If you were a dog living in a kennel, you would probably dream of living at the one run by Normand Casavant.
There is moose stew, slowly simmered with rice in fish stock, a personalized physical fitness program with an experienced professional trainer, genetics carefully analyzed to ensure offspring are as healthy as possible and, on top of it all, a whole lot of love.
“They are my friends,” the musher said, explaining his relationship with his pack. “And they always give me what I want,” he added, half joking, half serious.
His canine athletes are indeed always ready for a race, an excursion or a long expedition. The dogs came from Quebec by truck four years ago and have adapted to life in the North. They have twice taken part in the Yukon Quest, known as the longest and most difficult dogsled race in the world.
“I also came to the Yukon because, in the Laurentians where I lived, areas for dogsledding were becoming more and more restricted,” said Casavant, adding that the lack of snow was also a problem. “The Yukon is a reliable place where there is always plenty of winter.”
For 20 years, Casavant operated a tourism business with his canine friends. He went on hundreds of outings, from taking vacationers out for an afternoon ride, to enjoying a forest getaway to observe nature. But his client base gradually started to change. Businesses started sending their employees for team-building sessions.
“The relationships between dogs and people, and those developed within the pack, teach values and principles that are perfectly applicable to human relationships and social life,” the musher said. As a result, Casavant began to imagine a whole new area of business. He would not only offer people rides, he would also offer them his knowledge.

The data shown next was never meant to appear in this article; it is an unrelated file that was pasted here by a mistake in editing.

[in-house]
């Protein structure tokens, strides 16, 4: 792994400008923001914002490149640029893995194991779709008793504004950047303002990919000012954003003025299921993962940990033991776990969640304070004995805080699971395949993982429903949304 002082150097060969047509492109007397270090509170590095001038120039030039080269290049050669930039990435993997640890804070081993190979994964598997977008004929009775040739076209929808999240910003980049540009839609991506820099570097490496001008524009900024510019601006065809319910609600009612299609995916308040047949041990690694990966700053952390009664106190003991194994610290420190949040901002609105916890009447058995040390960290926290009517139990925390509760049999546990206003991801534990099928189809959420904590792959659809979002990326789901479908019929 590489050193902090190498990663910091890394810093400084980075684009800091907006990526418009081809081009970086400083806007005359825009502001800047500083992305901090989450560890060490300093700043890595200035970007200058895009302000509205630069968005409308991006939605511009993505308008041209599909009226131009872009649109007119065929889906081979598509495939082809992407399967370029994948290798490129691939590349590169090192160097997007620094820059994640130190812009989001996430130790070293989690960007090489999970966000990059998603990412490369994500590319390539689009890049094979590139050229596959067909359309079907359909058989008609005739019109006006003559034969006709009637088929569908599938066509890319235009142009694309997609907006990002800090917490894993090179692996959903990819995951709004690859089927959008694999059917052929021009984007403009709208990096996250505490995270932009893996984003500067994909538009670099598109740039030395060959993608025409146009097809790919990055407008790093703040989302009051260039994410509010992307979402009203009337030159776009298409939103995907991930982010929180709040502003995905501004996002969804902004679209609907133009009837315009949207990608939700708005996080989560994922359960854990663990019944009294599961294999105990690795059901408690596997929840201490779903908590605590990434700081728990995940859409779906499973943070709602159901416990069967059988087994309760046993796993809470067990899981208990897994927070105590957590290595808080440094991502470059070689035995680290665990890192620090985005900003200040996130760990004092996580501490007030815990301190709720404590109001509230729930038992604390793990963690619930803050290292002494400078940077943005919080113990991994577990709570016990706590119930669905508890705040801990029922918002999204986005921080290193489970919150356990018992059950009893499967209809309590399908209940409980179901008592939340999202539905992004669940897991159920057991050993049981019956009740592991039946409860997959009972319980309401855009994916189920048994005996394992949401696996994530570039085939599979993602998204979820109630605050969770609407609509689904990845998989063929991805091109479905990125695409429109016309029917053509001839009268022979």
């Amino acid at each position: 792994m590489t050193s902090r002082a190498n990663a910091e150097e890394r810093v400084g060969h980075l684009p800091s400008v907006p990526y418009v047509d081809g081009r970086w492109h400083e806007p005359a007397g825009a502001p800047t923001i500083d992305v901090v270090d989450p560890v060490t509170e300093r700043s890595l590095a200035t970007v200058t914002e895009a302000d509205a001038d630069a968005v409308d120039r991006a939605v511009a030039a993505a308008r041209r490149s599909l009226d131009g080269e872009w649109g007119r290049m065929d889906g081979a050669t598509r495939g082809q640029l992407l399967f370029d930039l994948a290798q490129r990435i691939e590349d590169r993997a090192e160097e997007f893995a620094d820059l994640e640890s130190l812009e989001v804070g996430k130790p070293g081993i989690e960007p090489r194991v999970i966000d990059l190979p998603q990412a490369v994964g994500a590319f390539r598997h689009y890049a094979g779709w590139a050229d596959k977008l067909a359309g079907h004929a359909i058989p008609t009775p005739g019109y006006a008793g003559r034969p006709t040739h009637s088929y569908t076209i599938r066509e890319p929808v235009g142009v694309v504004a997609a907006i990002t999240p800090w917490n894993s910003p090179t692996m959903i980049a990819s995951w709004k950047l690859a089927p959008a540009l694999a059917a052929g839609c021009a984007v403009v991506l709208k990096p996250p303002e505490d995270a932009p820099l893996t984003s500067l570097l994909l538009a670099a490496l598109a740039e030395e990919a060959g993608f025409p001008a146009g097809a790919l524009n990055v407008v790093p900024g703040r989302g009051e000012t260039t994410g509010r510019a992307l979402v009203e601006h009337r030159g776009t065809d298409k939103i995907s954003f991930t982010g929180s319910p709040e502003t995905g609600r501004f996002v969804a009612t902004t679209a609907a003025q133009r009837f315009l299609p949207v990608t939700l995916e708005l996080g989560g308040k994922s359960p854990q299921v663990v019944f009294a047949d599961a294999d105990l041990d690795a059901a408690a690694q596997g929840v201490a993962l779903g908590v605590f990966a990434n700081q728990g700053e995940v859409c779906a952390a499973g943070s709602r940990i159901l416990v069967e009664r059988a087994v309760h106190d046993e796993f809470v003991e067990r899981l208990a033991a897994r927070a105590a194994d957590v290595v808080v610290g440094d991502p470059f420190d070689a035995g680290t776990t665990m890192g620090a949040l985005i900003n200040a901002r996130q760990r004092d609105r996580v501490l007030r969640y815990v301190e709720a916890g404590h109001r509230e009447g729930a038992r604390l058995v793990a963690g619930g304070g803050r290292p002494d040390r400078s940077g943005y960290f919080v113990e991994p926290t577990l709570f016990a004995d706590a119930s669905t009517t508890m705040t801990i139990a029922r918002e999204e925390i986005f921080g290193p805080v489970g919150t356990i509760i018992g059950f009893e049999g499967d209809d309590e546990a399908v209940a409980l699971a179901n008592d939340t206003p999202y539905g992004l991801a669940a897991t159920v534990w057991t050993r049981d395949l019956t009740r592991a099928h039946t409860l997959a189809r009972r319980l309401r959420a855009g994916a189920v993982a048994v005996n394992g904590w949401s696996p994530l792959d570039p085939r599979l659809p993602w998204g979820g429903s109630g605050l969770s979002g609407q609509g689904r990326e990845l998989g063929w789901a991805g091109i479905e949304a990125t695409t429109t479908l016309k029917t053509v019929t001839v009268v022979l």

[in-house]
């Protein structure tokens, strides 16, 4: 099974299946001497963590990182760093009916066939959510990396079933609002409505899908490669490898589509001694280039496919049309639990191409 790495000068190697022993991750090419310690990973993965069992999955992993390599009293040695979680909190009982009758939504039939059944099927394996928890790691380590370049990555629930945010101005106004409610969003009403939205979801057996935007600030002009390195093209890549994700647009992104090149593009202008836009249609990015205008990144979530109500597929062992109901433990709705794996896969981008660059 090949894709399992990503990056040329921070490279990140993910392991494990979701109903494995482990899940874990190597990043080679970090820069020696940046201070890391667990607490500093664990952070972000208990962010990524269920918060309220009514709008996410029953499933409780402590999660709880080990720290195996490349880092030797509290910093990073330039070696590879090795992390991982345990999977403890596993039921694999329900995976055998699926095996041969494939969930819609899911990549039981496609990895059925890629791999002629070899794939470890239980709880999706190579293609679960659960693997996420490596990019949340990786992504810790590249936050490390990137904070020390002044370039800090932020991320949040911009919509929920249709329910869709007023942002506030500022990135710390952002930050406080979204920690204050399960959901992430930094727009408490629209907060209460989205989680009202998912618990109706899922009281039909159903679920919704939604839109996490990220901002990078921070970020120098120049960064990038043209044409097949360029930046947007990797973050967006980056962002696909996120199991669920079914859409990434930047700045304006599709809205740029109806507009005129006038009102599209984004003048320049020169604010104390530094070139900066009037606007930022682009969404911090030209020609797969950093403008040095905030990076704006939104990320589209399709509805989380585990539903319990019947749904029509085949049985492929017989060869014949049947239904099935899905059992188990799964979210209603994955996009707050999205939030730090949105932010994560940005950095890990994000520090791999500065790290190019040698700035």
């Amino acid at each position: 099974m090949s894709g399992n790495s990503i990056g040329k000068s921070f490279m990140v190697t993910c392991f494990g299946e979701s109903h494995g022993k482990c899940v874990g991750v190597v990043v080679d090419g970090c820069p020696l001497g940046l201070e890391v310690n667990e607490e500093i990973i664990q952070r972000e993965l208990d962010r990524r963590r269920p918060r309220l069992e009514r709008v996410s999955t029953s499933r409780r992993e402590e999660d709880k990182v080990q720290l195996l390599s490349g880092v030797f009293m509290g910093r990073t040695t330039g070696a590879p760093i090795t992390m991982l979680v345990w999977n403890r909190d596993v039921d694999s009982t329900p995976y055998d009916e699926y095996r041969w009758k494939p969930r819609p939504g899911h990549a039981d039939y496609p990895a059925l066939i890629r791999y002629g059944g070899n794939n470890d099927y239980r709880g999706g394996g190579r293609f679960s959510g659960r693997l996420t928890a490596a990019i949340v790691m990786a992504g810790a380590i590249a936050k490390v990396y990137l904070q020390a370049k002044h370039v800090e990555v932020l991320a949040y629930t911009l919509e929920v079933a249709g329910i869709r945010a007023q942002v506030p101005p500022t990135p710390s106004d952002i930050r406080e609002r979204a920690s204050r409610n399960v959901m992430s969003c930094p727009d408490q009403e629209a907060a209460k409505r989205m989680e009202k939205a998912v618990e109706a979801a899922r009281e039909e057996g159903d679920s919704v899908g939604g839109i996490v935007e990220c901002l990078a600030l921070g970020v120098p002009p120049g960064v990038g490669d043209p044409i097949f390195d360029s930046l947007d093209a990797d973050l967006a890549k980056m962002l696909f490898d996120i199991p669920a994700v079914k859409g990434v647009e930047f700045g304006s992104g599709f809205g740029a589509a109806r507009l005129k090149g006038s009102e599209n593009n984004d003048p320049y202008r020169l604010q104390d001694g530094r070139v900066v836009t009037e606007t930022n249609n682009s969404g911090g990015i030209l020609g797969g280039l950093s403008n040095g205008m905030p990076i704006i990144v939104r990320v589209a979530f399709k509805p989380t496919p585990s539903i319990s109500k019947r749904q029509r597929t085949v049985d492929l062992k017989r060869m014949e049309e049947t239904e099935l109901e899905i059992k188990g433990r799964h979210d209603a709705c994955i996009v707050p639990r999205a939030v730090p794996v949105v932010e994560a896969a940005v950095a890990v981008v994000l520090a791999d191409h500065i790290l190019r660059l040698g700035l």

With his experience and communication skills, Casavant developed a school program. He teaches children all that dogs can teach. “The values of loyalty, respect, confidence, the need to work within the hierarchy, the importance of nutrition and physical fitness. Working with sled dogs involves all these elements,” said Casavant, who hopes to visit schools in the Yukon and, eventually, across Canada with his sled-class.
For adults, his school offers an introduction to a musher’s life. His clients can go on shorter or longer trips to learn the basic elements of the lifestyle. “The ones who are keenest can even train and take part in their first race,” he said.
Like most of the territory’s inhabitants will tell you, the Yukon is the perfect place to achieve the impossible so what are you waiting for?
Contact Normand Casavant at firstname.lastname@example.org.
This article is excerpted from the third edition of a tourism brochure created by Association franco-yukonnaise. You can get a copy of the brochure (in French) at the Centre de la francophonie in Whitehorse or at the tourism information centre in your community.